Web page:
Lawmakers praised Powell for leading the central bank with transparency and integrity, rejecting Trump's claims that "we do not have a Federal Reserve that knows what they are doing."

"You have done an excellent job," Sen said. Pat ToomeyPatrick (Pat) Joseph ToomeyNSA misclassified US phone records. UU In October, new documents show Overnight Defense: The election of the South Korean envoy is divided with Trump over the nuclear threat | McCain launches move to suspend Korean military exercises | The White House defends Trump's salute to North Korea's general, WH, reinforces comments on Trump's "due process" over weapons MORE (R-Pa.), One of the fiercest critics of monetary policy after the Fed crisis. "You were able to normalize from this strange experiment, and here we are with some terrible consequences."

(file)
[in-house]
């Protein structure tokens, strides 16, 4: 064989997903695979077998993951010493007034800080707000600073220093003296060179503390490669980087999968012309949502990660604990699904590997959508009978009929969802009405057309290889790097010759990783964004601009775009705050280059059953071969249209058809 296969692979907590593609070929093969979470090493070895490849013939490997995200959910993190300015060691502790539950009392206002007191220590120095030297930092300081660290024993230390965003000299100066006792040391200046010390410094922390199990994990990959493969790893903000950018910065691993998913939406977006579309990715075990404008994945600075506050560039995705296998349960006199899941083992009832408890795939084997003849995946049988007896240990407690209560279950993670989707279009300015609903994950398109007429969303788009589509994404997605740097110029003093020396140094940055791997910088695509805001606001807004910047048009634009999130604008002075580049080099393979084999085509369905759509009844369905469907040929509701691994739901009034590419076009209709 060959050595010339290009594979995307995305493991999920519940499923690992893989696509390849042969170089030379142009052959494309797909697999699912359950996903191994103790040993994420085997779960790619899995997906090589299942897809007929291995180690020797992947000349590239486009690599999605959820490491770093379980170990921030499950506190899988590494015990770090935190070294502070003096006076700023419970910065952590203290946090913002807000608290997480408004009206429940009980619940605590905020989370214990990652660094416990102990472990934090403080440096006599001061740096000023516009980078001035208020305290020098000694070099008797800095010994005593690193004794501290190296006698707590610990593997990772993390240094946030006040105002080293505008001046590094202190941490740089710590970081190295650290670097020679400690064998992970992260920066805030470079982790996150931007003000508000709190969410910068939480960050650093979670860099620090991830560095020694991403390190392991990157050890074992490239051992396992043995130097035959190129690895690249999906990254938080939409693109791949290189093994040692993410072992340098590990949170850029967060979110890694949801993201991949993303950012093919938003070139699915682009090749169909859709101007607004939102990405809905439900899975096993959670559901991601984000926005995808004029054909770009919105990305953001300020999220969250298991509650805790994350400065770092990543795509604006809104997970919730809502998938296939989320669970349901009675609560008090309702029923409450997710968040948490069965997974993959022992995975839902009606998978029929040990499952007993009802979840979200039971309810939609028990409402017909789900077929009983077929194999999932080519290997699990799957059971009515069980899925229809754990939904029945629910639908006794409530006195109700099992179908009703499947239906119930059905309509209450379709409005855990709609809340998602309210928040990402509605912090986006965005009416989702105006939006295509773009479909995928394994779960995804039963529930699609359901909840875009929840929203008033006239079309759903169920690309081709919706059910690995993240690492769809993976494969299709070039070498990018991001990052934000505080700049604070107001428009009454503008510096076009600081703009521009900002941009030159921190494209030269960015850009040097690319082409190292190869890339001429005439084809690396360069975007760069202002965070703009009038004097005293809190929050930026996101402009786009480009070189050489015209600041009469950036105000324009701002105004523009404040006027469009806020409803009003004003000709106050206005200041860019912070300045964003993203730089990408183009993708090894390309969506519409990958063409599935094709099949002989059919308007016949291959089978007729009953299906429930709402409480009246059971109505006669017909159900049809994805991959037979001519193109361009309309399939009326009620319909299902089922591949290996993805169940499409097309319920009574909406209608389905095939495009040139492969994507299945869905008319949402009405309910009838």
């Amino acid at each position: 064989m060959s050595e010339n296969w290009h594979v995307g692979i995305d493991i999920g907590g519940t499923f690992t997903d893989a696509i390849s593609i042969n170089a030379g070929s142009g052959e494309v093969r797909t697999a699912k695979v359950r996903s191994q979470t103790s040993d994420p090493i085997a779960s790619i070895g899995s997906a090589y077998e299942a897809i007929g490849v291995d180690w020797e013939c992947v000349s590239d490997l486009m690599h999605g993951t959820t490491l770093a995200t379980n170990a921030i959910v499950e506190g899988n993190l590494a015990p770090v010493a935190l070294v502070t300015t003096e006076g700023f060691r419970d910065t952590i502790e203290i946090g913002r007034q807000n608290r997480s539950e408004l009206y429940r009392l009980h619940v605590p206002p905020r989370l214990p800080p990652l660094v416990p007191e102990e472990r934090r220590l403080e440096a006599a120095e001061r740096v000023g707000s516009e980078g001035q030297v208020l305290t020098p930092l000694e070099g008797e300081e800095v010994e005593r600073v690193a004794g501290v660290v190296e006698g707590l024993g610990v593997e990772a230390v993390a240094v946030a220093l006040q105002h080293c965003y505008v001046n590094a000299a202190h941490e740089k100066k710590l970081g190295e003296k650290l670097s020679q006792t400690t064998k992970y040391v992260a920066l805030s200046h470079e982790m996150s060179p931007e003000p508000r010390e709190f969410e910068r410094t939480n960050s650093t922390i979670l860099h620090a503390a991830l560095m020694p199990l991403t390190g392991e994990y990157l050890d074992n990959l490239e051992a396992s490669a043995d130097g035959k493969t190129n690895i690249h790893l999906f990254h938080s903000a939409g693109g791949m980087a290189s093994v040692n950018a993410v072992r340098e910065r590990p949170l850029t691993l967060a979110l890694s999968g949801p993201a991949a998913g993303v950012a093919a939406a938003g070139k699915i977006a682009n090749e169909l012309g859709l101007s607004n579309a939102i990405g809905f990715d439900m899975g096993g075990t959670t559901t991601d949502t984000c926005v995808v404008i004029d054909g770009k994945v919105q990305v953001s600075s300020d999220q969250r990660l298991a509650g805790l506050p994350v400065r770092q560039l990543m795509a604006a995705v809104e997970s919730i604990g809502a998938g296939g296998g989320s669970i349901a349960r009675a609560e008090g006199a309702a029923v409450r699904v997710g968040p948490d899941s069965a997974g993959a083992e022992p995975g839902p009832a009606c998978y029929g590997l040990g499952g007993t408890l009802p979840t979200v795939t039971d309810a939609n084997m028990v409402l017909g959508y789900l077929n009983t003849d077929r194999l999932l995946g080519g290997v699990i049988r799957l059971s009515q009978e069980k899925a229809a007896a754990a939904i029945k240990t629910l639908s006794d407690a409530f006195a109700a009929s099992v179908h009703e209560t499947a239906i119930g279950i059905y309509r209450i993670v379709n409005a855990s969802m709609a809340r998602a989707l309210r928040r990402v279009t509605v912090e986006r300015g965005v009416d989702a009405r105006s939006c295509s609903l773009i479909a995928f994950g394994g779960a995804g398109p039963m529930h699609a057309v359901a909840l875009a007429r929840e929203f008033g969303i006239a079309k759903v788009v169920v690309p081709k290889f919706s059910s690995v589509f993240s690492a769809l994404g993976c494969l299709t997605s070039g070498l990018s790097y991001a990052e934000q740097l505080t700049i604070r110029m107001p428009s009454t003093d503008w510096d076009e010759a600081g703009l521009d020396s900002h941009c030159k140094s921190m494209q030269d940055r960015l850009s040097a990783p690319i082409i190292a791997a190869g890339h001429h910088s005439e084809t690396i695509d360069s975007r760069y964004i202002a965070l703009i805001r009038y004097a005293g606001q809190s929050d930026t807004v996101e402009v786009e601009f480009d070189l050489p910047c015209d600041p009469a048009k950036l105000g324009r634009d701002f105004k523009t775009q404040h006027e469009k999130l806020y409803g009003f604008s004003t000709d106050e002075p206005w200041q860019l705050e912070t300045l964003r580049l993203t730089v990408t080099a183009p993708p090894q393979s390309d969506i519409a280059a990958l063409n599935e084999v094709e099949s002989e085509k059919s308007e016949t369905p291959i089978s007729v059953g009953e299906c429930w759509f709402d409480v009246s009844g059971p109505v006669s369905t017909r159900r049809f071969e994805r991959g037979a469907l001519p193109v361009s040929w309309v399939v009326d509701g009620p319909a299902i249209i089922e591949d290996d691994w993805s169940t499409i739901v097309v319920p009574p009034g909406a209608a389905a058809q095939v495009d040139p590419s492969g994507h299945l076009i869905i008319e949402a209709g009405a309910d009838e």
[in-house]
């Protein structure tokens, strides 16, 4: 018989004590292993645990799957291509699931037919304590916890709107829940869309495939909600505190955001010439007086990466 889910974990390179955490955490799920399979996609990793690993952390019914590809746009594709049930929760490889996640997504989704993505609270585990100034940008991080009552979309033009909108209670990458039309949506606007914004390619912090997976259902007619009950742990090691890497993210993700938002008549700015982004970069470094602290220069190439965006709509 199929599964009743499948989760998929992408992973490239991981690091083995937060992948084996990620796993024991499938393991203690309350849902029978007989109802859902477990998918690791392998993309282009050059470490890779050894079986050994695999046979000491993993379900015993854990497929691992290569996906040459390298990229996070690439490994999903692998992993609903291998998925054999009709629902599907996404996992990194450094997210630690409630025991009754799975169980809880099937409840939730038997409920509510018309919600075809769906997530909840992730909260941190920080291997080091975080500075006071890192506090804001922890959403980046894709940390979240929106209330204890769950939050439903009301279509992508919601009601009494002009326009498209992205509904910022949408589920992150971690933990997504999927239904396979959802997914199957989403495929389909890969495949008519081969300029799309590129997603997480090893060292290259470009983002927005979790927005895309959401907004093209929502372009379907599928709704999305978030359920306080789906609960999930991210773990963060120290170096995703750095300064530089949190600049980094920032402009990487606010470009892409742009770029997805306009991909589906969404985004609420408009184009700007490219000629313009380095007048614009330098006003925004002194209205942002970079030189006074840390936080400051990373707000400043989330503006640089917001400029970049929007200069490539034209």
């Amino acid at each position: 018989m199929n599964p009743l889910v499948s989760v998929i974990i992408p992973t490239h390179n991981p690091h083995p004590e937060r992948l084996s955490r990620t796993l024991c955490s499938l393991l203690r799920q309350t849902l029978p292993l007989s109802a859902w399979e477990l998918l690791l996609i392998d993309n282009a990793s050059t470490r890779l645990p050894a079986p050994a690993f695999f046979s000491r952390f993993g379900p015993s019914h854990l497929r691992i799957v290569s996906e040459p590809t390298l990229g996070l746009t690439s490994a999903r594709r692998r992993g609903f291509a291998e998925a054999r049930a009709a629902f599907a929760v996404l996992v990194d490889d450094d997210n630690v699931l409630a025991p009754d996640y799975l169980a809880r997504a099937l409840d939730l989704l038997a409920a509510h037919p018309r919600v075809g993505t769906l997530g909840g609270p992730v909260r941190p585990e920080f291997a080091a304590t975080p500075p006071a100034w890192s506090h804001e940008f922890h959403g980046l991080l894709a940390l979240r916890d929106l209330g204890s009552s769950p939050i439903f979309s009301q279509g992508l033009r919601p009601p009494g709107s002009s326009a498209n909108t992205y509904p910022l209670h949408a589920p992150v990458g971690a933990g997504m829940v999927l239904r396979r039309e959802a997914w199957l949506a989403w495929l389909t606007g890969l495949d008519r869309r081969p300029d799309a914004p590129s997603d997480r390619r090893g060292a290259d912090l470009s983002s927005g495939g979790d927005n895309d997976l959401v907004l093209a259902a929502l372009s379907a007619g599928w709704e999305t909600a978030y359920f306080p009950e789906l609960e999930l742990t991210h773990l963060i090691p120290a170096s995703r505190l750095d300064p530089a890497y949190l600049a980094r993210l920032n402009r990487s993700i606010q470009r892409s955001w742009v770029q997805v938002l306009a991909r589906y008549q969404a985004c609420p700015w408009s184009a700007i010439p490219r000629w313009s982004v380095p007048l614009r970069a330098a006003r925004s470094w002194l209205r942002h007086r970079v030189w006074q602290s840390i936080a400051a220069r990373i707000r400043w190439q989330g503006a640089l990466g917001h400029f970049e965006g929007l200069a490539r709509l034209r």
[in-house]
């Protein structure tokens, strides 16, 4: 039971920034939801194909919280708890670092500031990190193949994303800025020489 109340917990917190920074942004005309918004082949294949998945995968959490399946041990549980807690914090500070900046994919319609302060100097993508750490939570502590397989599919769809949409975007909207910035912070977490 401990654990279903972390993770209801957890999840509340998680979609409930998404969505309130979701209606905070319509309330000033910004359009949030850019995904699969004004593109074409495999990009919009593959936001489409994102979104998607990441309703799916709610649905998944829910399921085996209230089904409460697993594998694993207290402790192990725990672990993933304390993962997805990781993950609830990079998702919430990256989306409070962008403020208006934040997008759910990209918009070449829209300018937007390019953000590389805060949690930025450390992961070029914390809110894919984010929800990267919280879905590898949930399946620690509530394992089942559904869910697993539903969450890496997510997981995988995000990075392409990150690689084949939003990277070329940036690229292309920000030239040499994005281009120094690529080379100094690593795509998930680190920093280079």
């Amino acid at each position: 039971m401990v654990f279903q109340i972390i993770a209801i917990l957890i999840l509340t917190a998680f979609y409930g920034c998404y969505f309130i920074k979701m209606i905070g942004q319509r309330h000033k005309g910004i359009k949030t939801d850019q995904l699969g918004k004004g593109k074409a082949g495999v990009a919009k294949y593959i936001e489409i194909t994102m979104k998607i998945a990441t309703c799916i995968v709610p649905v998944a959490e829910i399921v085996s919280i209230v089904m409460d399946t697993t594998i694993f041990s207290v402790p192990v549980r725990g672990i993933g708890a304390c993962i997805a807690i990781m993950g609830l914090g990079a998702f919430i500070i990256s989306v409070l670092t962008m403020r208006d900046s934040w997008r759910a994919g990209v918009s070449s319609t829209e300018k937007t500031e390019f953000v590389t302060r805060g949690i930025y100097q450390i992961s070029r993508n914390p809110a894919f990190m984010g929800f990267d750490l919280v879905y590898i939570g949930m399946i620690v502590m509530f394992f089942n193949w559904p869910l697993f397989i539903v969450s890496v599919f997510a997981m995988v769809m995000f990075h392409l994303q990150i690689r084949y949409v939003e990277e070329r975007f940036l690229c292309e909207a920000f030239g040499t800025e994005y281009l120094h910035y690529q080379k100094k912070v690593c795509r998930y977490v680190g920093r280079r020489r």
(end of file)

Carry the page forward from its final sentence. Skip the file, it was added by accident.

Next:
Senator Bob MenéndezRobert (Bob) Menendez Senate approves Border Bill .5B, preparing a fight with the House Senate to vote on the blockade of Trump's Saudi arms deal as early as this week. There is a serious shortage of doctors and it will only worsen MORE (N.J.), a senior Democrat of the Banking Committee, praised Powell for rejecting Trump's repeated insistence that he can fire the president, even though legal experts and Fed watchers disagree.

"I do not always think the Fed does things right. "Our system is infinitely superior to one where the president dictates interest rates, especially when we go to the elections," Menéndez said. "I think I speak on behalf of all my colleagues and I say we applaud their efforts to keep the Federal Reserve as an independent and non-partisan institution."